Chey nodded to them each in turn and his grin went a little lopsided at Zuko. "Named for the dead prince, huh? That's rotten luck." But before the startled teen could respond he turned again to Aang. "I've heard rumors about you and I had to find you myself. I serve a man… Well, he's more than a man, really. He's a legend."

"Who?" Katara asked.

"They call him Jeong Jeong the Deserter. He was the first man to leave the army and live." Chey paused for effect. "I was the second, but you don't get to be a legend for that. Anyway, he's a firebending master, and I knew he would be perfect to teach the Avatar how to firebend."

Sokka's face fell into deep skepticism, but Katara gave a little gasp and scooted closer. "That's why we're here!" she said. "Zuko and Aang both need to learn from a firebending master. Do you know where he is?"

"Sure do. It must be destiny that we found each other." Chey's eyes took a mystical wide look, and he ignored Sokka's snort of disbelief. "Jeong Jeong is a great man, and one of the best firebenders ever… No, he's a genius! He's hidden his village so well you'd never be able to find it without me."

"Oh yeah? So where is it then?" Sokka asked, crossing his arms.

Chey pointed over his shoulder. "Oh, over that way.”

The others could see doubt pinching Sokka's face. Sure enough he turned to them and said, "I don't think this is a good idea. We can't just follow the Fire Nation soldier to the firebender in his hidden fire village with all of their… fire!"

“I’m a former Fire Nation solider," Chey corrected, easily.

"Chey's right, Sokka." Katara said. "Anyway, this forest is too big to search on our own. We have to trust him."

"Oh, come on!" Sokka snapped, throwing up his arms in exasperation. "I can't be the only one who thinks this is a little too convenient."

"It's not just convenient," said Chey, again with the wide-eyed look. "It's destiny."





In truth most of the fight had been knocked out of Second Lieutenant Chuuzi, along with his wind, when the exploding jelly-blast had thrown him at least two lengths. He had landed flat on his back among a scattering of sharp, painful, rocks. He was getting too old for this. By the time he had sat up and got some wind back in his lungs, his quarry and the strange bald kid had already run off.

Only a healthy sense of revenge – carefully crafted and fueled from two decades hard service in the imperial military – had made him force himself up and drag his still slightly stunned firebending partner to his feet.

The idiot fugitive and the kid had left an easy trail to follow, but Agni's luck was not with the two soldiers this day. They arrived at the edge of the clearing just as the two made their airborne escape.

Chuuzi and his firebending officer watched with mouths slightly agape as the impossibly sized six-legged sky-bison swung his tail down and literally flew away.

"Is that…" The firebender couldn't finish, shaking his head and turning to stare at his Sergeant. "That means that strange little kid was the Avatar, doesn't it?"

Chuuzi nodded. Some part of his brain had come out of its shock and was noting the north-northwest direction the animal was taking. Their Commander's mission was to hunt down deserters in this forest, but something this important came first.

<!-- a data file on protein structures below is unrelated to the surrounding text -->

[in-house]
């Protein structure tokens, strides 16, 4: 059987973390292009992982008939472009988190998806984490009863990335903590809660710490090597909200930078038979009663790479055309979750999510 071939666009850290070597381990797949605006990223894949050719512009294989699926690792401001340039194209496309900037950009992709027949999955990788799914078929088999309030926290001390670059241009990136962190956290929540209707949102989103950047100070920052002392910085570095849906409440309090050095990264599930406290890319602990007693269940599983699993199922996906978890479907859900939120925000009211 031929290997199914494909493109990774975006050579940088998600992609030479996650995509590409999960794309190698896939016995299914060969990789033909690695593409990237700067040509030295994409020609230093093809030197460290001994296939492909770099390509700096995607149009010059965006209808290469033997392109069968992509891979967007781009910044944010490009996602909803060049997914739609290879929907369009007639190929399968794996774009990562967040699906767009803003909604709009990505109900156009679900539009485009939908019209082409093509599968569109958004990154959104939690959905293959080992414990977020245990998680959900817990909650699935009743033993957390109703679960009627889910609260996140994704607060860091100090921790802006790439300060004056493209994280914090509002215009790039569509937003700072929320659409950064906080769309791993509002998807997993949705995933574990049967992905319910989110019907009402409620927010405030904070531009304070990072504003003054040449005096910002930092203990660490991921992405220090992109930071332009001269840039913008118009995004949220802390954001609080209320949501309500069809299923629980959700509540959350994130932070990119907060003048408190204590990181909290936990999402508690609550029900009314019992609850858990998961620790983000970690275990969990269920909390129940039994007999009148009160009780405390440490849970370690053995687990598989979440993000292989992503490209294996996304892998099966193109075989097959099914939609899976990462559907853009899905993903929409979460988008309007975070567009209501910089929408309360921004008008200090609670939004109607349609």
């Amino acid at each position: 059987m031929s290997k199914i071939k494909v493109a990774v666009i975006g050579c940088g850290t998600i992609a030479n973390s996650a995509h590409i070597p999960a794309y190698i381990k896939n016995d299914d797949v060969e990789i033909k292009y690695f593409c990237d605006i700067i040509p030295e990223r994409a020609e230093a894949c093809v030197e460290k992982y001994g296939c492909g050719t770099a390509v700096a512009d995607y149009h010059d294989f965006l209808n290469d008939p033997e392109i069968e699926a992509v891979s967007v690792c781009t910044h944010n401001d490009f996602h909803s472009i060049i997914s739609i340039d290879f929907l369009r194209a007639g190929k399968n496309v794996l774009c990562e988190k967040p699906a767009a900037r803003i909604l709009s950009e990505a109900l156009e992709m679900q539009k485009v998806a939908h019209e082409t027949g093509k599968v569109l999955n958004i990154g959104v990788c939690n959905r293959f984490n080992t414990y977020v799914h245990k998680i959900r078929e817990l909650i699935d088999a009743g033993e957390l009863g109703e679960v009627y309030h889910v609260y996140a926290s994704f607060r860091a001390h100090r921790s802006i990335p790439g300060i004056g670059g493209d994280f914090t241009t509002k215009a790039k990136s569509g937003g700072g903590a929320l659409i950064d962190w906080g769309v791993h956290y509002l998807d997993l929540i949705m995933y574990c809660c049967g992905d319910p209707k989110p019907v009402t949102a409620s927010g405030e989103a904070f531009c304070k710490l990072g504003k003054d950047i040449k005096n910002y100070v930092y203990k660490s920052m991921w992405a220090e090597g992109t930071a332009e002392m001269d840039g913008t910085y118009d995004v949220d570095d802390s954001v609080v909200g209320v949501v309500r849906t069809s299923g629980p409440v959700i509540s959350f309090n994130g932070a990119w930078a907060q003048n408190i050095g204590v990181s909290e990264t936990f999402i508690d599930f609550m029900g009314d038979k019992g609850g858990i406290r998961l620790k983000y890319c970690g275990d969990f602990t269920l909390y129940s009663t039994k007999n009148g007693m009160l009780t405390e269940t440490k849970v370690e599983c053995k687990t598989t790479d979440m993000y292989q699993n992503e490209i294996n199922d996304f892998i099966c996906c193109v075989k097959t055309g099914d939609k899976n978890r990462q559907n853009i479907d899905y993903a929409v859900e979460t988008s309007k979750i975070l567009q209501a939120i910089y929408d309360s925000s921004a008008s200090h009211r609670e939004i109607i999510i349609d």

"We've got to report this to Commander Zhao at once."





They would have never found the village by themselves if not for Chey. It was well camouflaged, every hint of human activity hidden in the native foliage. It was Chey who pointed out the small depression along the winding river bank – something that could have easily been overlooked as a natural bend, but which he insisted actually served as a small harbor for their long boats; all pulled out of view of prying eyes by brush and branches.

Master Jeong Jeong's camp was well fortified, as well. Aang had no sooner set Appa to land in a large clearing when they were surrounded by fifteen men, all dressed in amour woven from thick grasses and wickedly pointed wooden spears.

"Hey guys," Chey chirped, sliding down Appa's side. "I'm back."

The leader of the group glowered at him. "What is this, Chey? Jeong Jeong told you not to seek the Avatar."

"I didn't. He found me first." Chey jerked a thumb at Aang who smiled and waved.

"Foolish!" the man snapped.

The young monk floated down from Appa's back between the angry men and their guide, ever the peacemaker. “Hi, I’m Aang! Is Jeong Jeong in?"

The lead man glared at the boy but another man at his side muttered, "I know Jeong Jeong's orders, but we cannot refuse the Avatar.”

The leader seemed to agree, however reluctantly. He gave a single nod, the lines of his face deepening. "Leave that animal here and follow me."

There was a small twisting path that led from the edge of the meadow and back under some wide canopied trees. A small village stood beneath the shadows of the low branches; dried mud-huts were arranged in groups of twos and threes with roofs seeded with wild grasses, making them look like wild hills.

The lead man stopped in front of a medium sized hut, set slightly apart from the others. "You wait in there," he said, gesturing to the teens. Then he turned to Chey. "Jeong Jeong will want to see you."